In 1997 Goulding was elected Warden of St Antony's College, Oxford, a graduate college with seven regional centres. The 40 Fellows of the college were evenly divided between those who wanted an academic head and those who preferred a practitioner of international affairs; the internationalists won. As Warden, Goulding put to good use his skills as a diplomat and administrator. His greatest contribution lay in reforming the college administration; he inherited a hopelessly inefficient system with long and rambling meetings of the governing body and countless, overlapping committees. He transferred day-to-day management of the college to a lean executive committee, and also helped correct the college's Eurocentric bias by promoting the study of the developing world, especially Africa and the Middle East.

Goulding gained some fame and notoriety as a "ladies' man". His first marriage, to Susan d'Albiac in 1961, ended in 1996. Shortly after his divorce he married Catherine Pawlow, a young and glamorous Belgian woman whom he had met at the UN. The marriage was dissolved in 2004. Goulding retired as Warden in 2006. In his last years he moved into a nursing home and suffered from re-occurring strokes, and recently from cancer.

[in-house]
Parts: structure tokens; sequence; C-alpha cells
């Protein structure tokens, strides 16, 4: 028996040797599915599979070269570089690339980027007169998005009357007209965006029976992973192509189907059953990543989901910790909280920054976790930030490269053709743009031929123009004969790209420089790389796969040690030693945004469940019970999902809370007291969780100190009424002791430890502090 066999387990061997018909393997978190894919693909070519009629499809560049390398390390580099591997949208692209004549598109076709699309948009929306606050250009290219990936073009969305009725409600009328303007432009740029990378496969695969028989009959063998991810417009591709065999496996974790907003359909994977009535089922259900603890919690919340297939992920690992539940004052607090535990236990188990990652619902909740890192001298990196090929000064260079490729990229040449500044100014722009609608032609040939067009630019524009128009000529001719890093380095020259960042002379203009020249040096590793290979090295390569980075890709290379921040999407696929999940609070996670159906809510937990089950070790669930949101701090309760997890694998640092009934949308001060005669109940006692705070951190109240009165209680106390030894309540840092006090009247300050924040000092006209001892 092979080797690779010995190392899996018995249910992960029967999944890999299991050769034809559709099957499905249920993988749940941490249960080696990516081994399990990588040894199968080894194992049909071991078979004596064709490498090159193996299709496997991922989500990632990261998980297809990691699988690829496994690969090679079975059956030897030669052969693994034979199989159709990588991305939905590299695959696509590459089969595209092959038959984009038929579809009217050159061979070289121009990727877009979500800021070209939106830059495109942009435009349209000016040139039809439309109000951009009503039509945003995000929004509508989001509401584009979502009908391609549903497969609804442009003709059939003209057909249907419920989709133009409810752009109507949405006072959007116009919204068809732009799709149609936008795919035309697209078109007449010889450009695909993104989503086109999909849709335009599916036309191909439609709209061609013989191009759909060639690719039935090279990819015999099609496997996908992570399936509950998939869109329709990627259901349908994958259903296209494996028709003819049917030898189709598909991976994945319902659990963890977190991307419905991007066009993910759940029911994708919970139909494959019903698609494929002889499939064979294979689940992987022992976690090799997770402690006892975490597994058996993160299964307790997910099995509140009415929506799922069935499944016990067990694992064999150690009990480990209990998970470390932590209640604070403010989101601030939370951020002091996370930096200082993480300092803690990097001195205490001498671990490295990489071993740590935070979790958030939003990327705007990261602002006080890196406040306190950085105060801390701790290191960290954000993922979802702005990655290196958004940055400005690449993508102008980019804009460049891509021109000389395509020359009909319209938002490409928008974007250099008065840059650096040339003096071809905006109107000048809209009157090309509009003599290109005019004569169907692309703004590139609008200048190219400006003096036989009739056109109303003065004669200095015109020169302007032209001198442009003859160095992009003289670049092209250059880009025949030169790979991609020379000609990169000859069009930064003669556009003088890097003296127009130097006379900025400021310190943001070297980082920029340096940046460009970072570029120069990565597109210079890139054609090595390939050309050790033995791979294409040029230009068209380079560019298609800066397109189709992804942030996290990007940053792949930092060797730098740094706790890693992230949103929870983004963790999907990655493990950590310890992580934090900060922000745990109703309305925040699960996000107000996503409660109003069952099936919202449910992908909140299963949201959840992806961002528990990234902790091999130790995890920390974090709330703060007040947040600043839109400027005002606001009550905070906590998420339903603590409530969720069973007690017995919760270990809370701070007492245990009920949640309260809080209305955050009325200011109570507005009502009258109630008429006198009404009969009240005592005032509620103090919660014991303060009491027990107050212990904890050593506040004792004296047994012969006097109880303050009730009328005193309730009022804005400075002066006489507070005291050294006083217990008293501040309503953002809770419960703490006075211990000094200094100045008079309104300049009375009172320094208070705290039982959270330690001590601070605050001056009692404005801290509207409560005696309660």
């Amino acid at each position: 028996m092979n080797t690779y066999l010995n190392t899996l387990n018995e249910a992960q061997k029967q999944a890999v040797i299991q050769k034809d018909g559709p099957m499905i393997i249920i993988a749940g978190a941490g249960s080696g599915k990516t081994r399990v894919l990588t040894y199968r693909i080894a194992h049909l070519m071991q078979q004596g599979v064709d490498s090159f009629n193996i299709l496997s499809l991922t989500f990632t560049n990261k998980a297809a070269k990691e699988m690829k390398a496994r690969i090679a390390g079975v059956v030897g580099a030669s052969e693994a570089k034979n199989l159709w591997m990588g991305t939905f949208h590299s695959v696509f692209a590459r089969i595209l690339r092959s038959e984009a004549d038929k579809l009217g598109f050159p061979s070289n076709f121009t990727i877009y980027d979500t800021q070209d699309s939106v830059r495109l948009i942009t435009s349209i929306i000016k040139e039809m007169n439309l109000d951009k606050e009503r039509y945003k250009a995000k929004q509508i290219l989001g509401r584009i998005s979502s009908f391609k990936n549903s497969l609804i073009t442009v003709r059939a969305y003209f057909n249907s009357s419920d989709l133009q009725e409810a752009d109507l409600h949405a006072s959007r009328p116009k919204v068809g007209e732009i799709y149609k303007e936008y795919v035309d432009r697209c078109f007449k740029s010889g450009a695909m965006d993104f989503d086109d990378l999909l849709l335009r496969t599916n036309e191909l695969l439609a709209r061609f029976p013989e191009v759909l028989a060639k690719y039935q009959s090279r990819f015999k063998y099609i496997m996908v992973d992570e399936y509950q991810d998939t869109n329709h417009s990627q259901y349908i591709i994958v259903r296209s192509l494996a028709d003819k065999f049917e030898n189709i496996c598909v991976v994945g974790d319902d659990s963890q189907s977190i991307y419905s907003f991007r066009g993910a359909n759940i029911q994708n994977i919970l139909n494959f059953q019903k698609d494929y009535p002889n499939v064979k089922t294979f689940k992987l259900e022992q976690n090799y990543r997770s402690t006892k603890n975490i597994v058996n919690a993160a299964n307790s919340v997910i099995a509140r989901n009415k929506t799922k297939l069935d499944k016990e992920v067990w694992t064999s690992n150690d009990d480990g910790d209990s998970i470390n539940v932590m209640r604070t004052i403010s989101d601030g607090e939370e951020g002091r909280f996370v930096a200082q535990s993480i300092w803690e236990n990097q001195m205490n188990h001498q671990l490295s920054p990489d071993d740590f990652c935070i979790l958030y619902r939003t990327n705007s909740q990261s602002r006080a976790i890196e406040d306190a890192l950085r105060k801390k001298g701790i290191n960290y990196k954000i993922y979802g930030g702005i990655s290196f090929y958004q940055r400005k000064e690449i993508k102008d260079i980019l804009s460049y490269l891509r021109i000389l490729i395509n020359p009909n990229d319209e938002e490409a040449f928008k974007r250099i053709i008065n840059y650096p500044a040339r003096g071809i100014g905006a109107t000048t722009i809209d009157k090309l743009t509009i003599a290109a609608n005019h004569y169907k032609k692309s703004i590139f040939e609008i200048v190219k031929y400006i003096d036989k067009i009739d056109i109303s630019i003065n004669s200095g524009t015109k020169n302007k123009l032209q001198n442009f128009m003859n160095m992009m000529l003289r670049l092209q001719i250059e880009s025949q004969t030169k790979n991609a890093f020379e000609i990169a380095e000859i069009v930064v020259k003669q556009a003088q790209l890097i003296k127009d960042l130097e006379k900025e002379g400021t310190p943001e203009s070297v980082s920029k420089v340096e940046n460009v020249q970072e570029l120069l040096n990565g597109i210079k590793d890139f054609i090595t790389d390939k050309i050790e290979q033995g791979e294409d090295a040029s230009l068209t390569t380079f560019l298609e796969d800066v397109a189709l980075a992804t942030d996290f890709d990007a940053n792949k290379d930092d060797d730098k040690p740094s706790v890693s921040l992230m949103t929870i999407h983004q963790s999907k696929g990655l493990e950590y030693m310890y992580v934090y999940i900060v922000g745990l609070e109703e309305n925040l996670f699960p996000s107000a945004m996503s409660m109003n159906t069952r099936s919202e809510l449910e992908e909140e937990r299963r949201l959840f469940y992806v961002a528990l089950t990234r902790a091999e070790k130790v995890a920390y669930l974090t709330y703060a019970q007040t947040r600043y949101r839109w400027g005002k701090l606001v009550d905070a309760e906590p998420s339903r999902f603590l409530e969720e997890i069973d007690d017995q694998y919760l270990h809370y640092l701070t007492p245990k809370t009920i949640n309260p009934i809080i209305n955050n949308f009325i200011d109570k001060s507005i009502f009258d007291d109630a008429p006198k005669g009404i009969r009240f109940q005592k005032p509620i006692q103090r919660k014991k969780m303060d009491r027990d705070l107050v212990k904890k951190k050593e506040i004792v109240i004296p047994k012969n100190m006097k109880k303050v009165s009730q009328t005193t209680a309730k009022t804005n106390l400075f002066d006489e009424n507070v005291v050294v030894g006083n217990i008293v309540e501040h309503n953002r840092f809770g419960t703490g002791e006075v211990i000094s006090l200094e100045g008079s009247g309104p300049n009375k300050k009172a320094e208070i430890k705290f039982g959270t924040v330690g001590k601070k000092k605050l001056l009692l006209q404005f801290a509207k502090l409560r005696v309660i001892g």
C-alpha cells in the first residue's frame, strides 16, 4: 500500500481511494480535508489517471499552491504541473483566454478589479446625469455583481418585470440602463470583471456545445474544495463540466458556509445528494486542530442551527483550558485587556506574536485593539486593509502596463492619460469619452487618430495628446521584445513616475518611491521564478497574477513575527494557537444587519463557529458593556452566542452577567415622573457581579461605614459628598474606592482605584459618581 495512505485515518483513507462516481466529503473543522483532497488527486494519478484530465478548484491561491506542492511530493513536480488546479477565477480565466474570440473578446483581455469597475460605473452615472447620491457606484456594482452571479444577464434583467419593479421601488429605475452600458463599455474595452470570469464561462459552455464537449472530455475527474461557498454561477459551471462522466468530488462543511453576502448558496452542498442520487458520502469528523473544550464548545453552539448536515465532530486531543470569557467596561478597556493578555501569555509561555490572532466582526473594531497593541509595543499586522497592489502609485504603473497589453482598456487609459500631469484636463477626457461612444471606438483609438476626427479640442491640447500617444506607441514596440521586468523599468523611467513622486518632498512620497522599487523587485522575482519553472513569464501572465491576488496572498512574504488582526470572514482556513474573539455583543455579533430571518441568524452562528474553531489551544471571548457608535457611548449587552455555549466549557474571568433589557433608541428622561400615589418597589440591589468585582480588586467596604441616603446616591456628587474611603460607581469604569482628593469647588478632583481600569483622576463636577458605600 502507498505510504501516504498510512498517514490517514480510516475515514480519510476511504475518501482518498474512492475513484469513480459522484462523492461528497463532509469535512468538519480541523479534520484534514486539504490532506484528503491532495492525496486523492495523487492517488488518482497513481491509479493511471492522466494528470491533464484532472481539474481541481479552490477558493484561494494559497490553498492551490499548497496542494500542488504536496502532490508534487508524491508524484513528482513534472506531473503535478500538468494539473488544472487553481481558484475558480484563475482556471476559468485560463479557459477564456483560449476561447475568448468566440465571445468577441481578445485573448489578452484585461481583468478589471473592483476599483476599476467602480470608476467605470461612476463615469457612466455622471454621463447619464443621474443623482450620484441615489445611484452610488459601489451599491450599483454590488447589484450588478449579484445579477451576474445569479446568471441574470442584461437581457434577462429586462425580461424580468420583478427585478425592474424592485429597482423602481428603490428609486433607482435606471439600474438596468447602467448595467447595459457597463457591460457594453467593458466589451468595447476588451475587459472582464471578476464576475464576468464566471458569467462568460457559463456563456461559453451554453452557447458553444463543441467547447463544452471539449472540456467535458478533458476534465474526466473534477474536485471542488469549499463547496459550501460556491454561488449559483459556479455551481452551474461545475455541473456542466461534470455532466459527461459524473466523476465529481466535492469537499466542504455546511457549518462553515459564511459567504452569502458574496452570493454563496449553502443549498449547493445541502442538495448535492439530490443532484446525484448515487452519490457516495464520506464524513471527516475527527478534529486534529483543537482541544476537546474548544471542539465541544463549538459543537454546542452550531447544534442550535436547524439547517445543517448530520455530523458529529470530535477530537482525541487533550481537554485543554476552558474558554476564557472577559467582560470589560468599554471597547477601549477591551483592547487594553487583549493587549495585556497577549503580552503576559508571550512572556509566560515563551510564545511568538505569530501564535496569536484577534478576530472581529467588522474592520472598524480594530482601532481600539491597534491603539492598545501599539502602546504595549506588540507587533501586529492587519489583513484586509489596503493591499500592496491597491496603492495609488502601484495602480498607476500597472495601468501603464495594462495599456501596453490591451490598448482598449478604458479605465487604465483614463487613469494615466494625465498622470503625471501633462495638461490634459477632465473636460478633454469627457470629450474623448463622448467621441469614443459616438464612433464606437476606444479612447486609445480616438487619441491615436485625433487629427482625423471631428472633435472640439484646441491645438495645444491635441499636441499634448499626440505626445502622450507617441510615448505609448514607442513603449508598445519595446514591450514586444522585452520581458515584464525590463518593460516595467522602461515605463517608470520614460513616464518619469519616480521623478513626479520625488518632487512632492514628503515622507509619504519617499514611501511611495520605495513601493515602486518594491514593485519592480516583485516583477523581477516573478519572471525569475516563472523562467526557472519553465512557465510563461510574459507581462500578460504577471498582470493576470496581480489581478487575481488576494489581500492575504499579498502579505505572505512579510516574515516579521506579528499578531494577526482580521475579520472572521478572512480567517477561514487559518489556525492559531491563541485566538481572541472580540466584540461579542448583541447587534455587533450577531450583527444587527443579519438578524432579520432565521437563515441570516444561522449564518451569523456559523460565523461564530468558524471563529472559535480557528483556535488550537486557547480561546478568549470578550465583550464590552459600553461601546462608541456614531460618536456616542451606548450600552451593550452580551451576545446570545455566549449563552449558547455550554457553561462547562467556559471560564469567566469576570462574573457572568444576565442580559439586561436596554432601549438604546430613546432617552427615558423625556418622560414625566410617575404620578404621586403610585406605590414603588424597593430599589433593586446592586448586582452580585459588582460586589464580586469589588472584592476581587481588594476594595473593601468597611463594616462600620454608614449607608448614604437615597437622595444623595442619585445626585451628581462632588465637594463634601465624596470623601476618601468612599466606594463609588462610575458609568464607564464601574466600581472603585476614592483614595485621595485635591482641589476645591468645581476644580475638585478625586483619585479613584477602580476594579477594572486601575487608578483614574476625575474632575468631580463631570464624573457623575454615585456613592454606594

Marrack Irvine Goulding, diplomat: born Plymouth 2 September 1936; Joined Foreign (later Diplomatic) Service 1959; Middle East Centre for Arab Studies 1959–61; Kuwait 1961–64; Foreign Office 1964–68; Tripoli 1968–70; Cairo 1970–72; Private Secretary, Minister of State for Foreign and Commonwealth Affairs 1972–75; seconded to Cabinet Office 1975–77; Counsellor, Lisbon 1977–79; Counsellor and Head of Chancery, UK Mission to UN 1979–83; Ambassador to Angola to São Tomé e Principe 1983–85; United Nations: Under Secretary-General, Special Political Affairs, later Peace-Keeping Ops 1986–93; Under Secretary-General, Political Affairs 1993–97; Warden, St Antony's College, Oxford 1997–2006; CMG 1983, KCMG 1997; married 1961 Susan D'Albiac (divorced 1996; two sons, one daughter), 1996 Catherine Pawlow (divorced 2004); died Oxford 9 July 2010.